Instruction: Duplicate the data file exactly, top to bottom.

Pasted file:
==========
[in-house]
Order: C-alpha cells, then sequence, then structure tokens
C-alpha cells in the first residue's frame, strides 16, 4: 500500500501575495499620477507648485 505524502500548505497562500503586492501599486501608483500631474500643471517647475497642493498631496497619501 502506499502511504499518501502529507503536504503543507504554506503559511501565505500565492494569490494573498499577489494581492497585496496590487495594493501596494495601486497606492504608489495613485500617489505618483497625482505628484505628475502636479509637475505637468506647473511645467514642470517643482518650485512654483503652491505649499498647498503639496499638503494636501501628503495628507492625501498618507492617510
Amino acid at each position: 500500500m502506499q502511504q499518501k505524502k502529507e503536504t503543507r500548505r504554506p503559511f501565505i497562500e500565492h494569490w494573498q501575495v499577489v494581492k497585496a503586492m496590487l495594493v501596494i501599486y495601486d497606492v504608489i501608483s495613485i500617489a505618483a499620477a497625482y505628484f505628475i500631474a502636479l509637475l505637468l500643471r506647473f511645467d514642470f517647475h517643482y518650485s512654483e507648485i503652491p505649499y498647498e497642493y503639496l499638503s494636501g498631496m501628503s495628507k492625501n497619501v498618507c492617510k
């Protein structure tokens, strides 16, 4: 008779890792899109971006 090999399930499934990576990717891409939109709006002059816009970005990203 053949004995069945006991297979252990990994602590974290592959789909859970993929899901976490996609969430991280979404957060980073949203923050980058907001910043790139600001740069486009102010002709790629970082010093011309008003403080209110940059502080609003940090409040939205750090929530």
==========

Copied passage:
[in-house]
Order: C-alpha cells, then sequence, then structure tokens
C-alpha cells in the first residue's frame, strides 16, 4: 500500500501575495499620477507648485 505524502500548505497562500503586492501599486501608483500631474500643471517647475497642493498631496497619501 502506499502511504499518501502529507503536504503543507504554506503559511501565505500565492494569490494573498499577489494581492497585496496590487495594493501596494495601486497606492504608489495613485500617489505618483497625482505628484505628475502636479509637475505637468506647473511645467514642470517643482518650485512654483503652491505649499498647498503639496499638503494636501501628503495628507492625501498618507492617510
Amino acid at each position: 500500500m502506499q502511504q499518501k505524502k502529507e503536504t503543507r500548505r504554506p503559511f501565505i497562500e500565492h494569490w494573498q501575495v499577489v494581492k497585496a503586492m496590487l495594493v501596494i501599486y495601486d497606492v504608489i501608483s495613485i500617489a505618483a499620477a497625482y505628484f505628475i500631474a502636479l509637475l505637468l500643471r506647473f511645467d514642470f517647475h517643482y518650485s512654483e507648485i503652491p505649499y498647498e497642493y503639496l499638503s494636501g498631496m501628503s495628507k492625501n497619501v498618507c492617510k
């Protein structure tokens, strides 16, 4: 008779890792899109971006 090999399930499934990576990717891409939109709006002059816009970005990203 053949004995069945006991297979252990990994602590974290592959789909859970993929899901976490996609969430991280979404957060980073949203923050980058907001910043790139600001740069486009102010002709790629970082010093011309008003403080209110940059502080609003940090409040939205750090929530």